I learned something from a corny banner hung up over a row of lockers at a high school where we camped for the night in Holland, Michigan: “It is good to have an end to journey toward,” the banner said, “But it is the journey that matters in the end.”
I learned that even when you think you’ve “conquered” or “kicked the ass” of something big, like a continent, there’s always something even bigger out there that can kick your ass right back, like an ocean. This lesson was driven home to me right in the middle of our Rocky Balboa moment at Gloucester Harbor. We were gathered on the waterfront around the city’s Fisherman’s Memorial, which was dedicated in 1923 to all the fishermen who had died plying their trade from that port in the three preceding centuries. The memorial depicts a fisherman struggling at the wheel of a listing ship in the midst of a fearsome storm. The inscription on the memorial is simple and stark. It just says: “They That Go Down To The Sea In Ships.”
I remember feeling a big lump in my throat when I read that inscription.
I have thought back alot to that summer of 1997 in recent weeks as I’ve started another journey through the treatment of my brain cancer. Much of what I learned on that trip is helping to shape my attitude for this one. I’m not really thinking much about what the last mile of this journey will look like or be like, whether it’s good or bad. I’m just enjoying all of the miles that I know will come between now and then. I take comfort in that knowledge each weekday, when I hop on my bicycle and ride from my house to my radiation treatments at M.D. Anderson Cancer Center.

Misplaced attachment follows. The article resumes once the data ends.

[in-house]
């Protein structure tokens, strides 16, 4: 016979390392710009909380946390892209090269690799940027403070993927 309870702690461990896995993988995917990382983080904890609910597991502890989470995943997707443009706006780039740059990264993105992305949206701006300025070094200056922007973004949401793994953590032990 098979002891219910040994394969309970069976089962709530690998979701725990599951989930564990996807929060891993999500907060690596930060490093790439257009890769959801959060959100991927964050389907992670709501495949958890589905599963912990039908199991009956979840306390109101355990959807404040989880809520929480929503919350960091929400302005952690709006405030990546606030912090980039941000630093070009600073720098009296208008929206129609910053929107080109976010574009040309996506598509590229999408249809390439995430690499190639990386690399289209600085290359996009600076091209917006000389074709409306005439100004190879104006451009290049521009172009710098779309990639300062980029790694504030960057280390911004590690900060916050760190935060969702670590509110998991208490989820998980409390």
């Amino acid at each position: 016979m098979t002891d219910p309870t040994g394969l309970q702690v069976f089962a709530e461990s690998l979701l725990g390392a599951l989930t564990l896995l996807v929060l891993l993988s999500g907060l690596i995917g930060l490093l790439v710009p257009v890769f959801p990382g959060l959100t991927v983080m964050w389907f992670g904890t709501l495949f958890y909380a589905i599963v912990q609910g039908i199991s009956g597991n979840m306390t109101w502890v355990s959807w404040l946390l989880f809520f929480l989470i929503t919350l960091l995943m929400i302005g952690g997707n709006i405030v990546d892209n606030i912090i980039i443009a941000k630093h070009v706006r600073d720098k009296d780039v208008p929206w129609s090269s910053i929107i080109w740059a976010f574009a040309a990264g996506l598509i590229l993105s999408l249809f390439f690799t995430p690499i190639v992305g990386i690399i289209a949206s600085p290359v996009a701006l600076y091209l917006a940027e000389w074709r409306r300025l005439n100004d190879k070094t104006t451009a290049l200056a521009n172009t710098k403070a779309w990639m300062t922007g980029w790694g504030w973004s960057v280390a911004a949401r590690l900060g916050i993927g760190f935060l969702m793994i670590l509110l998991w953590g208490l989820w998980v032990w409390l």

The distance is exactly one mile.
I’ve been spending a lot of time in hospital waiting rooms lately. They can be very interesting places. Here’s what reader Leslie had to say about her son’s own experience with them during his journey through brain-cancer treatment:
“My son traveled the same road you’re on–mask and all. He was first diagnosed in 2001 and was treated with surgery and chemo. He had a recurrence in 2006 — this time treated with surgery and radiation. He currently has MRI’s every 6 months We trekked to Yale New Haven Hospital 5 days a week for 6 weeks for John’s treatments. I found the waiting area in the radiation center to be a place where all ‘masks’ were removed. I listened to the hard core biker giving tips to the high school Spanish teacher on how to keep his 12-year-old vehicle running for another 10 years. I watched the wife of a business executive who was being treated, dressed in her usual designer duds, hold an infant who had vomited all over himself while the mom, who was on Medicaid, (everyone discussed their insurance plan openly) went to the parking lot to get clean clothes for the baby. And there was the Yale Professor and the woman who worked cleaning offices in New Haven for the last 35 years doing the crossword puzzle together every day. These are all people that probably would have never crossed paths and would have not had the opportunity to view life through the eyes of someone who would have otherwise been foreign to them. Hospital waiting rooms are the great equalizer.”